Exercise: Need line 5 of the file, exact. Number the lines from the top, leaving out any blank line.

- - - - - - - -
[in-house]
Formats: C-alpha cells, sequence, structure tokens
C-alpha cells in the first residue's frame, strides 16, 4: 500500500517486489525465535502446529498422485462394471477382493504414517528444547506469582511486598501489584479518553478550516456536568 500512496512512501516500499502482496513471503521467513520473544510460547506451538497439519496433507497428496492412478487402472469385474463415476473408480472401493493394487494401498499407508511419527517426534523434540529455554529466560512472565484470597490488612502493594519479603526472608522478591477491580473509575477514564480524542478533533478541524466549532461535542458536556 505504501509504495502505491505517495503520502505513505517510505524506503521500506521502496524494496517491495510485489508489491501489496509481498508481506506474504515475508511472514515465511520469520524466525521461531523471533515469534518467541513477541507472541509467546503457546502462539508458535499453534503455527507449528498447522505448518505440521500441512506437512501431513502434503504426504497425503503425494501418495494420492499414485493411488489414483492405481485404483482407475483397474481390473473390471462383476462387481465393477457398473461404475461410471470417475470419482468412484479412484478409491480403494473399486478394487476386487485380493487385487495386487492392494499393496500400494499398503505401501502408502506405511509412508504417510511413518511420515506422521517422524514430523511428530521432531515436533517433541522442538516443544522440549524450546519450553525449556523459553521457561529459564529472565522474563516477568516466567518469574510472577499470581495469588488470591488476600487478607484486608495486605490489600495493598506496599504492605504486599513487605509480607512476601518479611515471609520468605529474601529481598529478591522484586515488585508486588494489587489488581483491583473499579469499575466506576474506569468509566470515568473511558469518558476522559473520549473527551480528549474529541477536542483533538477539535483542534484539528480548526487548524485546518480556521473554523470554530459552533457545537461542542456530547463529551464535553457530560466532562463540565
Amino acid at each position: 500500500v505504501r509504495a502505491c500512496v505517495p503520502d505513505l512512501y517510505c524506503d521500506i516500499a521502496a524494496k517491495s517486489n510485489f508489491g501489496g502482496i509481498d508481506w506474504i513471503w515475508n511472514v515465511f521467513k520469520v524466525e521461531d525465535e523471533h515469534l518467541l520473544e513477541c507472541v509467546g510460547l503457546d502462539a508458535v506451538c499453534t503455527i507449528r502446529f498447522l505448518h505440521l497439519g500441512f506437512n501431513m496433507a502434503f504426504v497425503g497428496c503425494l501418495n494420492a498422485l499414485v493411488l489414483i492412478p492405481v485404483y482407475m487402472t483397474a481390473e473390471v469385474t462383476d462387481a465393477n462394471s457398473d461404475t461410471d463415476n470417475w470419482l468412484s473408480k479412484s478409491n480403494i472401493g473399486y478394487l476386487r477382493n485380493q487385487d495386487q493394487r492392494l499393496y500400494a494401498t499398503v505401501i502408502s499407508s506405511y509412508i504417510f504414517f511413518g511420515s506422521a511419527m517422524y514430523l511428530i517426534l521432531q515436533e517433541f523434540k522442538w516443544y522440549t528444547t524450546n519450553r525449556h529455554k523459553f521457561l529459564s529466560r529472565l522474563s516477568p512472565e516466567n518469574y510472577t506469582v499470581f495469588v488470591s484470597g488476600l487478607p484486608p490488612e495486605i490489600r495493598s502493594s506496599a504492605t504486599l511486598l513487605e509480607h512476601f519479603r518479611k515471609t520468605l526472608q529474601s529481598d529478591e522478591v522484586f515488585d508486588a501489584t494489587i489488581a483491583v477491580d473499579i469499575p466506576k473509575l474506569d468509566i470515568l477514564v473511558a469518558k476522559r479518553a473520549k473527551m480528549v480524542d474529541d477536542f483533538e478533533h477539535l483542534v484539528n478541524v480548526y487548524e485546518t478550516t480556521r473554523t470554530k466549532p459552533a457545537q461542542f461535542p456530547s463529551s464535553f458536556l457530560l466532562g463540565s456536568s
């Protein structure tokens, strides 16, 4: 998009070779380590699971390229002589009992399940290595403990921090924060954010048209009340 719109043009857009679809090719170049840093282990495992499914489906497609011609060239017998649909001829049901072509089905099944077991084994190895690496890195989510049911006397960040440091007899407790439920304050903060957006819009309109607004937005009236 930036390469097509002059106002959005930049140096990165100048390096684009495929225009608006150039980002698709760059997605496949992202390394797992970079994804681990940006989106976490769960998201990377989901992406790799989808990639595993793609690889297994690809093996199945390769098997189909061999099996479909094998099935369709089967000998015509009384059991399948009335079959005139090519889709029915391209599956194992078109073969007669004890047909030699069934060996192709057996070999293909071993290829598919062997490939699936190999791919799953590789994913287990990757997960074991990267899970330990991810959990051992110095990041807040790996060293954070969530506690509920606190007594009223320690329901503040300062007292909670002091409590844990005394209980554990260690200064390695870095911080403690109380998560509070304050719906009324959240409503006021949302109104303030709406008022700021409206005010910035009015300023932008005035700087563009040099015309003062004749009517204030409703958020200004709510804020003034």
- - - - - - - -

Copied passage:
């Protein structure tokens, strides 16, 4: 998009070779380590699971390229002589009992399940290595403990921090924060954010048209009340 719109043009857009679809090719170049840093282990495992499914489906497609011609060239017998649909001829049901072509089905099944077991084994190895690496890195989510049911006397960040440091007899407790439920304050903060957006819009309109607004937005009236 930036390469097509002059106002959005930049140096990165100048390096684009495929225009608006150039980002698709760059997605496949992202390394797992970079994804681990940006989106976490769960998201990377989901992406790799989808990639595993793609690889297994690809093996199945390769098997189909061999099996479909094998099935369709089967000998015509009384059991399948009335079959005139090519889709029915391209599956194992078109073969007669004890047909030699069934060996192709057996070999293909071993290829598919062997490939699936190999791919799953590789994913287990990757997960074991990267899970330990991810959990051992110095990041807040790996060293954070969530506690509920606190007594009223320690329901503040300062007292909670002091409590844990005394209980554990260690200064390695870095911080403690109380998560509070304050719906009324959240409503006021949302109104303030709406008022700021409206005010910035009015300023932008005035700087563009040099015309003062004749009517204030409703958020200004709510804020003034």